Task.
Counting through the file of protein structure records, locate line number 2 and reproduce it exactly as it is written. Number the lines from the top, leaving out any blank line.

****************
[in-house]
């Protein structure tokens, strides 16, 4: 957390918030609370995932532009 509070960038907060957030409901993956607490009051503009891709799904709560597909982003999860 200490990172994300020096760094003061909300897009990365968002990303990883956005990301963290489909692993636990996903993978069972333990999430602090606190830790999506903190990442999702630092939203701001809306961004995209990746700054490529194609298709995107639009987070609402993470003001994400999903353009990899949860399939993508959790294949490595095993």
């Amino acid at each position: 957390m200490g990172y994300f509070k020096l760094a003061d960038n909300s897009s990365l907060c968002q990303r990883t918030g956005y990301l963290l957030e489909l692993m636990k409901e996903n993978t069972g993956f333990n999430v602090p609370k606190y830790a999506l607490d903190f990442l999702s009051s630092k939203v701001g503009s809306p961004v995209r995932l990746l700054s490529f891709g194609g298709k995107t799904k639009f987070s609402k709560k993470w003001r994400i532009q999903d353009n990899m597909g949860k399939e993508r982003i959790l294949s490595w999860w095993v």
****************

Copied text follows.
């Protein structure tokens, strides 16, 4: 957390918030609370995932532009 509070960038907060957030409901993956607490009051503009891709799904709560597909982003999860 200490990172994300020096760094003061909300897009990365968002990303990883956005990301963290489909692993636990996903993978069972333990999430602090606190830790999506903190990442999702630092939203701001809306961004995209990746700054490529194609298709995107639009987070609402993470003001994400999903353009990899949860399939993508959790294949490595095993």